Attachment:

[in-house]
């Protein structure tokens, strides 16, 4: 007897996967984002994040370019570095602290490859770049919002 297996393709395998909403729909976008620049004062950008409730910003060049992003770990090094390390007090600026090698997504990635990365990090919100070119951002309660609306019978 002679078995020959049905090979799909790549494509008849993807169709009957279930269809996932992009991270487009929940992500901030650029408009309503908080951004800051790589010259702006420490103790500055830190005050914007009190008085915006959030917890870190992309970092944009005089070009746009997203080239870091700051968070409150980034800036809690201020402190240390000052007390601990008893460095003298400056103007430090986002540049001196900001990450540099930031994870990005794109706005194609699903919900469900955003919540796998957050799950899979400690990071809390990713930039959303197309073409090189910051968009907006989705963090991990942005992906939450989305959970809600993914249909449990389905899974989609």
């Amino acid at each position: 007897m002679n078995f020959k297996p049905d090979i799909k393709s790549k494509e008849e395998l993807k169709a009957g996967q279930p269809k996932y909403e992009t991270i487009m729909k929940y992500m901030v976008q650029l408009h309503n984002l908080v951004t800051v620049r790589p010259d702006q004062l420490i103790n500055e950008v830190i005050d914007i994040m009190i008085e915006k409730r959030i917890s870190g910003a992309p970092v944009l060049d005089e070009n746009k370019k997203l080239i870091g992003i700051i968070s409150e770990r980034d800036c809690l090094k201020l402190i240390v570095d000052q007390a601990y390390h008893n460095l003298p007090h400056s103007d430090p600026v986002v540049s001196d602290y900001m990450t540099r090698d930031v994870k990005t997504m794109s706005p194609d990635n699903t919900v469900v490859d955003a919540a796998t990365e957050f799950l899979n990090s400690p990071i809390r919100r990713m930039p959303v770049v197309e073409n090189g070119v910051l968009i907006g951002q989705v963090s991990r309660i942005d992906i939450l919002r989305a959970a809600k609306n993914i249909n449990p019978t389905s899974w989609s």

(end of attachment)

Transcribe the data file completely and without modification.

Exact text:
[in-house]
């Protein structure tokens, strides 16, 4: 007897996967984002994040370019570095602290490859770049919002 297996393709395998909403729909976008620049004062950008409730910003060049992003770990090094390390007090600026090698997504990635990365990090919100070119951002309660609306019978 002679078995020959049905090979799909790549494509008849993807169709009957279930269809996932992009991270487009929940992500901030650029408009309503908080951004800051790589010259702006420490103790500055830190005050914007009190008085915006959030917890870190992309970092944009005089070009746009997203080239870091700051968070409150980034800036809690201020402190240390000052007390601990008893460095003298400056103007430090986002540049001196900001990450540099930031994870990005794109706005194609699903919900469900955003919540796998957050799950899979400690990071809390990713930039959303197309073409090189910051968009907006989705963090991990942005992906939450989305959970809600993914249909449990389905899974989609």
């Amino acid at each position: 007897m002679n078995f020959k297996p049905d090979i799909k393709s790549k494509e008849e395998l993807k169709a009957g996967q279930p269809k996932y909403e992009t991270i487009m729909k929940y992500m901030v976008q650029l408009h309503n984002l908080v951004t800051v620049r790589p010259d702006q004062l420490i103790n500055e950008v830190i005050d914007i994040m009190i008085e915006k409730r959030i917890s870190g910003a992309p970092v944009l060049d005089e070009n746009k370019k997203l080239i870091g992003i700051i968070s409150e770990r980034d800036c809690l090094k201020l402190i240390v570095d000052q007390a601990y390390h008893n460095l003298p007090h400056s103007d430090p600026v986002v540049s001196d602290y900001m990450t540099r090698d930031v994870k990005t997504m794109s706005p194609d990635n699903t919900v469900v490859d955003a919540a796998t990365e957050f799950l899979n990090s400690p990071i809390r919100r990713m930039p959303v770049v197309e073409n090189g070119v910051l968009i907006g951002q989705v963090s991990r309660i942005d992906i939450l919002r989305a959970a809600k609306n993914i249909n449990p019978t389905s899974w989609s």